Glenn Eckert
Glenn Eckert

Oil has been part of the ecosystem of the Athabasca river long before we got to Fort MacMurray, all this BS about health concerns and cancer downstream has been exposed as overextrapolated lies by Greenies. Lets stick with the facts, the oil sands provides jobs directly and indirectly to millions, and until we invent this mythical fuel that has no environmental impact, I would suggest we continue to develop the Oilsands, not TARSANDS. Its far better than sending our money to backward, third world nations where the top 0.001% use the money for guns or another gold-plated toilet seat rather than helping their people or developing their country.

Zorba Greek
Zorba Greek

Instead, we should be supporting moving completely to renewable energy, conservation and smart grid solution to replace fossil fuels together.  Professor Marc Z. Jacobson has put forward a widely respected plan to do that. Sierra club should be ashamed of itself calling for replacing one piece fossil fuel of s*** with a slightly smaller fossil fuel piece of s***. The technologies exist NOW to replace fossil fuels in a cost competitive manner. It is only politics as usual and nonsense from the Sierra Club that keeps it from happening.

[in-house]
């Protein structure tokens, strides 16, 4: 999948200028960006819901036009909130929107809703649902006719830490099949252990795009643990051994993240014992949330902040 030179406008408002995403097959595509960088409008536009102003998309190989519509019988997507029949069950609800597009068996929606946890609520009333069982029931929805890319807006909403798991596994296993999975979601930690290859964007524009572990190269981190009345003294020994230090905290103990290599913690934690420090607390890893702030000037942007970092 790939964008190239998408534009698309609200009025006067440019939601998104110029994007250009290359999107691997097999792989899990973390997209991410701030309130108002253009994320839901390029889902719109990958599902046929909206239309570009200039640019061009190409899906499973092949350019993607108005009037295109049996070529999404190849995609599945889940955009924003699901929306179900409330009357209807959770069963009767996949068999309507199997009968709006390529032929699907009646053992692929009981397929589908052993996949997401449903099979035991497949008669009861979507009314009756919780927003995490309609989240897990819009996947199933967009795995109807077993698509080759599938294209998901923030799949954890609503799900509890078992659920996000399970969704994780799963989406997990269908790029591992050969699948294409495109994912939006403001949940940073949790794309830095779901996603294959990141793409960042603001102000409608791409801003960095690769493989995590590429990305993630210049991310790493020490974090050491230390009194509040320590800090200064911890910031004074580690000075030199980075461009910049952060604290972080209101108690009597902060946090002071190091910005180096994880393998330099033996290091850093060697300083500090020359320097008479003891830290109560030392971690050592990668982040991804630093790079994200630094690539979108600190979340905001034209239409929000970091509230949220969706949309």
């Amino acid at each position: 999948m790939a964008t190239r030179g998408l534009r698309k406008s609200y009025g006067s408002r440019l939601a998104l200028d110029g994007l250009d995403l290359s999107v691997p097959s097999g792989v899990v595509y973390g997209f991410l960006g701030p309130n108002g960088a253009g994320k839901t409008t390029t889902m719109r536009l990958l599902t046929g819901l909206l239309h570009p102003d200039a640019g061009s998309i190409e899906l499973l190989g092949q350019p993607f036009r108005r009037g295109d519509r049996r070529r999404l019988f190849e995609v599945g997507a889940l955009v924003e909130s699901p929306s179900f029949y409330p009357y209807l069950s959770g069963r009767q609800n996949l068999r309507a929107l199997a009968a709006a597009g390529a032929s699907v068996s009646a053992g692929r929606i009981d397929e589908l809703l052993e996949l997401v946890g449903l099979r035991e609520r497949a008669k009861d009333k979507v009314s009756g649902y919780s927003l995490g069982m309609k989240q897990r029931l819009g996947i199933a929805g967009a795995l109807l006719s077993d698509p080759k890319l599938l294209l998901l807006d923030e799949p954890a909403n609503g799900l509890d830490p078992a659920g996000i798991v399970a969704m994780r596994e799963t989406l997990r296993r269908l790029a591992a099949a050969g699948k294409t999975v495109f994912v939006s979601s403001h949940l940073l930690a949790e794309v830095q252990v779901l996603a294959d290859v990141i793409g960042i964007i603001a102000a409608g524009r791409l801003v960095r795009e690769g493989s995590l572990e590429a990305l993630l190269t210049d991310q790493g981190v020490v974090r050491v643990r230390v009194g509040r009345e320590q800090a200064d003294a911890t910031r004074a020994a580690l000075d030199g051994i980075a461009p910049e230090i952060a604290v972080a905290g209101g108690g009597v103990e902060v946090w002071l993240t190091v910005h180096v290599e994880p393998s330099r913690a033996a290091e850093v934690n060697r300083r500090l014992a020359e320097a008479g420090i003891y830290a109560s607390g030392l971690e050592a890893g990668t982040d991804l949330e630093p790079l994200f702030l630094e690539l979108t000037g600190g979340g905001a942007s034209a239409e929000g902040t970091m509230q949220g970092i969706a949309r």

Wayne Young
Wayne Young

The whole thing about oil sands is all smoke and mirrors and detracts from the real source of the problrm which is coal - coal is many many  times more a powerfull contributor to greenhouse gases and far far more of a problem - we could eliminate the oil sands oil tomorrow and it wouldn't even slow down the growth of climate change - this is the real fact and all this other stuff a distraction and until the environmental groups get off their collective keysters and get to the real enemy the sooner we will be able to deal with it - until then the environment will get worse and worse until it's too late - why do environmentalists not realize this - what is it about oil?

Andrew Roberts
Andrew Roberts

Here's the catch 22: People say they want renewable energy sources and don't use Oil Sands, however the minute the price at the pump goes up people complain.  Make a decision folks- suffer a little now for the future or don't suffer and let the future worry about it self.